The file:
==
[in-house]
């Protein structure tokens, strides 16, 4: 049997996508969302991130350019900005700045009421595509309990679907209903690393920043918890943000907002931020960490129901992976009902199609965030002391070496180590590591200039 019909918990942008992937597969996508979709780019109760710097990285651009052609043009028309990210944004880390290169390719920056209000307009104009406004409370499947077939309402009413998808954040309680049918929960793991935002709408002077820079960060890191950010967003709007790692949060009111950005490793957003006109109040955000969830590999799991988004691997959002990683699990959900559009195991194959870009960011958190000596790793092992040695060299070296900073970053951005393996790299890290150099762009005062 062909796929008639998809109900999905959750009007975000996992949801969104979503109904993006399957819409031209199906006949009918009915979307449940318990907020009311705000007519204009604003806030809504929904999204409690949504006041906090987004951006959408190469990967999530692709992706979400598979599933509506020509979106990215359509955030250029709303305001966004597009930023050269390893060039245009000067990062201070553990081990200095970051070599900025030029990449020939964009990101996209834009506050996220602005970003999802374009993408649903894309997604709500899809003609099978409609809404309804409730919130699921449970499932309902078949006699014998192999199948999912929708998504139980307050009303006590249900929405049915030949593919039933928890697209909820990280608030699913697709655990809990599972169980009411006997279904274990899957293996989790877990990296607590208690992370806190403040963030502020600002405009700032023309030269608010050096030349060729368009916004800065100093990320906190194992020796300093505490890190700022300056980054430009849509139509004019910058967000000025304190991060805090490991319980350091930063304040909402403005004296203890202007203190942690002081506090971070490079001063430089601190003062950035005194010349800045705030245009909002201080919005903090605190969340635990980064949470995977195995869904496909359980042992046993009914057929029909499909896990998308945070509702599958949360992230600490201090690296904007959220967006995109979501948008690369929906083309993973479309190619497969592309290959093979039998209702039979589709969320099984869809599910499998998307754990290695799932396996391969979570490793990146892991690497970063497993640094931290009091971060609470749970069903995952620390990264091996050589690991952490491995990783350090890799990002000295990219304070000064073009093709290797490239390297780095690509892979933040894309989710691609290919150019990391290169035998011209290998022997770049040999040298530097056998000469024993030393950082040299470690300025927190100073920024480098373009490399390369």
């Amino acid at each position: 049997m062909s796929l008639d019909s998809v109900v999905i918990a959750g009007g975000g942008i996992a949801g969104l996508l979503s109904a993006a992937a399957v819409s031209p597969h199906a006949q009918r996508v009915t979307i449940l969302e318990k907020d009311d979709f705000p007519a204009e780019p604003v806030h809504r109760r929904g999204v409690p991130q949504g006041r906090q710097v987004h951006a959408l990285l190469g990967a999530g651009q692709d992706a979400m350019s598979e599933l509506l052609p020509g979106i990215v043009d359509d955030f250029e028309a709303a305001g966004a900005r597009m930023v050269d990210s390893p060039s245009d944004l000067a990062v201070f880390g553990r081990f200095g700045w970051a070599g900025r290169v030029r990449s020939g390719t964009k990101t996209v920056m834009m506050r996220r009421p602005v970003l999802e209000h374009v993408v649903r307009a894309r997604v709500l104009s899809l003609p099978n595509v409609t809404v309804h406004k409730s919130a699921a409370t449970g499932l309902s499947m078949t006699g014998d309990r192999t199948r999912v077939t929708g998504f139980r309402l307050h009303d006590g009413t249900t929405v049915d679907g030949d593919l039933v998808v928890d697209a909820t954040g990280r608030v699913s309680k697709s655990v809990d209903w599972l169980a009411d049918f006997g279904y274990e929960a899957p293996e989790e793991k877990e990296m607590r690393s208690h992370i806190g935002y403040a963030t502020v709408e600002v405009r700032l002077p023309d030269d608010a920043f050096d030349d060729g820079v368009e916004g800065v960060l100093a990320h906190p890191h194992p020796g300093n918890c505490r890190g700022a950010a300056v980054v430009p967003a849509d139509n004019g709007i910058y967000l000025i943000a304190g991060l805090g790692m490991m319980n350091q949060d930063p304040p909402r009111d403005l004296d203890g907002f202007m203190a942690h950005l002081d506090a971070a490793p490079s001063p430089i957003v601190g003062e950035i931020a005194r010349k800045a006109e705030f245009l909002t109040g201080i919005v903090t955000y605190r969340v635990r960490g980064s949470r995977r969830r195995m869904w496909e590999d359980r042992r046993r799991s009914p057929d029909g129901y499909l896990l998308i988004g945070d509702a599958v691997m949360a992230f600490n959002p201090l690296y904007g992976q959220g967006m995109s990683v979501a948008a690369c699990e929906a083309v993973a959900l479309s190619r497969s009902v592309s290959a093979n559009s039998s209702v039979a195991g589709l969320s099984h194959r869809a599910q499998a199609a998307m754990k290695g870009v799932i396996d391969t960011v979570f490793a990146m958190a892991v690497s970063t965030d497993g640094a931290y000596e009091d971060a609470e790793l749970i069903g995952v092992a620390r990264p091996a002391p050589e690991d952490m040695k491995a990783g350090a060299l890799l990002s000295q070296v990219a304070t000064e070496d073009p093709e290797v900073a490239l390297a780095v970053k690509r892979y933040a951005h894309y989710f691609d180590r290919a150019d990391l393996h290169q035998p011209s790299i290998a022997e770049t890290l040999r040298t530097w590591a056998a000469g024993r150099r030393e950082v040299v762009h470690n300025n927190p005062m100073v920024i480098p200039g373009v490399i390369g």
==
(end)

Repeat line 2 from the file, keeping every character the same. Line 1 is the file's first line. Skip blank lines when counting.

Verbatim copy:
């Protein structure tokens, strides 16, 4: 049997996508969302991130350019900005700045009421595509309990679907209903690393920043918890943000907002931020960490129901992976009902199609965030002391070496180590590591200039 019909918990942008992937597969996508979709780019109760710097990285651009052609043009028309990210944004880390290169390719920056209000307009104009406004409370499947077939309402009413998808954040309680049918929960793991935002709408002077820079960060890191950010967003709007790692949060009111950005490793957003006109109040955000969830590999799991988004691997959002990683699990959900559009195991194959870009960011958190000596790793092992040695060299070296900073970053951005393996790299890290150099762009005062 062909796929008639998809109900999905959750009007975000996992949801969104979503109904993006399957819409031209199906006949009918009915979307449940318990907020009311705000007519204009604003806030809504929904999204409690949504006041906090987004951006959408190469990967999530692709992706979400598979599933509506020509979106990215359509955030250029709303305001966004597009930023050269390893060039245009000067990062201070553990081990200095970051070599900025030029990449020939964009990101996209834009506050996220602005970003999802374009993408649903894309997604709500899809003609099978409609809404309804409730919130699921449970499932309902078949006699014998192999199948999912929708998504139980307050009303006590249900929405049915030949593919039933928890697209909820990280608030699913697709655990809990599972169980009411006997279904274990899957293996989790877990990296607590208690992370806190403040963030502020600002405009700032023309030269608010050096030349060729368009916004800065100093990320906190194992020796300093505490890190700022300056980054430009849509139509004019910058967000000025304190991060805090490991319980350091930063304040909402403005004296203890202007203190942690002081506090971070490079001063430089601190003062950035005194010349800045705030245009909002201080919005903090605190969340635990980064949470995977195995869904496909359980042992046993009914057929029909499909896990998308945070509702599958949360992230600490201090690296904007959220967006995109979501948008690369929906083309993973479309190619497969592309290959093979039998209702039979589709969320099984869809599910499998998307754990290695799932396996391969979570490793990146892991690497970063497993640094931290009091971060609470749970069903995952620390990264091996050589690991952490491995990783350090890799990002000295990219304070000064073009093709290797490239390297780095690509892979933040894309989710691609290919150019990391290169035998011209290998022997770049040999040298530097056998000469024993030393950082040299470690300025927190100073920024480098373009490399390369």